We’re in that wonderful time of the year when people are still getting used to Daylight Saving Time (that’s Saving without an "s" and no I don’t know why that bothers me). On Twelve Mile Circle that also means I’m getting an odd little bump in traffic that only happens when the time changes either forward or back. It’s a traffic pattern I observe on many of my time zone pages, but is perhaps most prevalent and best described on Arizona Does Not Recognize Daylight Saving Time. Here’s the latest result:
Can you guess when the time changes take place?
I found another fascinating anomaly on the United States timezone map as I was contemplating the recent Spring Forward. Maybe you can too. Go ahead, take a look and let the patterns sink in.
Source: United States National Atlas
I think I’ve probably covered just about every timezone oddity on this map in previous posts but there’s at least one more. Ponder the situation I’m about to describe, but feel free to go back to the map and cheat if you want some assistance: A west coast state bordering the Pacific Ocean has a time zone that’s only one hour different than an east coast state on the Atlantic Ocean. What are the two states?
The answer is Oregon and Florida, which sounds improbable until one takes a look at the map. Now the answer is probably jumping out in flashing obviousness. Most of Oregon follows Pacific Time but a small chunk of its eastern flank falls with Mountain Time. Conversely, most of Florida follows Eastern Time but the western portion of the panhandle falls within Central Time.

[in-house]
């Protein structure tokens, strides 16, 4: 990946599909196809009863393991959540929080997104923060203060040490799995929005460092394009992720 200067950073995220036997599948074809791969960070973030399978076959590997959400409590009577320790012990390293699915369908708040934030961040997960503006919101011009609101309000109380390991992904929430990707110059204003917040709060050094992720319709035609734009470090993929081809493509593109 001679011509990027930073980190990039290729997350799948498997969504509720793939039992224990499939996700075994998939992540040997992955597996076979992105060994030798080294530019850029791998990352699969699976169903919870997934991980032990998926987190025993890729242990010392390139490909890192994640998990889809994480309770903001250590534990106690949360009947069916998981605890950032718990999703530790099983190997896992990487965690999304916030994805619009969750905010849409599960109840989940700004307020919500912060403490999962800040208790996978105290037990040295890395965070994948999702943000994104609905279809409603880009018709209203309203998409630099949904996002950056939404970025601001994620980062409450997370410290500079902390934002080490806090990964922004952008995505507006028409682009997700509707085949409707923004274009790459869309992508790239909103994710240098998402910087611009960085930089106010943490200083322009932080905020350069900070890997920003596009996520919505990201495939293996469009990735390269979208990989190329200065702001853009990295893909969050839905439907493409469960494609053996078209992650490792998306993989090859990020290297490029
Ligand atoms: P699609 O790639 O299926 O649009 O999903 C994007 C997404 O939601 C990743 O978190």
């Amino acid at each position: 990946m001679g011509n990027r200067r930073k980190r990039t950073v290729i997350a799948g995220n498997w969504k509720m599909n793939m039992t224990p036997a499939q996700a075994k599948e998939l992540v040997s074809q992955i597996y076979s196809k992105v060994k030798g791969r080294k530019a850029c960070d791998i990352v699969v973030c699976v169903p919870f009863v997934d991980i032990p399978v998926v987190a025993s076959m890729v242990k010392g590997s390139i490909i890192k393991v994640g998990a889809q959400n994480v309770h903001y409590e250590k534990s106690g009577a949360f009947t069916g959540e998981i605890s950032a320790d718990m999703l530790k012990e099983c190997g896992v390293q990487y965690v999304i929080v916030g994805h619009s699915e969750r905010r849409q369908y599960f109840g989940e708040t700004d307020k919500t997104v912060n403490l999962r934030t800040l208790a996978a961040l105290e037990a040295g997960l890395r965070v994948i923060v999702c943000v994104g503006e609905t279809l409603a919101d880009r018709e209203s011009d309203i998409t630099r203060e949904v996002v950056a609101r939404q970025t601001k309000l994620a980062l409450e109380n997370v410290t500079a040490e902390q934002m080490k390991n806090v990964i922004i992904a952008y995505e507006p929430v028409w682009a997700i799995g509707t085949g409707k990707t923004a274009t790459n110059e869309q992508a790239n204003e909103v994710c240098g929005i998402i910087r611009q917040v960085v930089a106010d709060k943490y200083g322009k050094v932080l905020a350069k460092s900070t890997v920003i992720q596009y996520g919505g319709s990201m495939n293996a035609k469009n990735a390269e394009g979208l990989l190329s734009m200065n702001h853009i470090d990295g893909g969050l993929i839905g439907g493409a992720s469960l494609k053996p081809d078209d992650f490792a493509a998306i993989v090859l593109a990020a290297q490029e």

Thus, a person picking up a phone in the town of Vale, in Malheur County, Oregon who wants to call someone in Pensacola, Florida, will only have to worry about a one hour time difference. These two points are nearly 2,500 miles apart and yet have this odd connection because of the double anomaly. If our fictional callers stand just a few miles further apart, the will have to worry about a three hour time difference.
The reason these two small sections of their respective states fall within different time zones has been discussed in previous entries but I’ll provide a brief summary here. Southeastern Oregon has an affinity with Idaho, closer in distance and culture to Boise than to Portland. Conversely, Pensacola has more in common with Mobile than Miami. It’s natural that they don’t follow the time of their home states.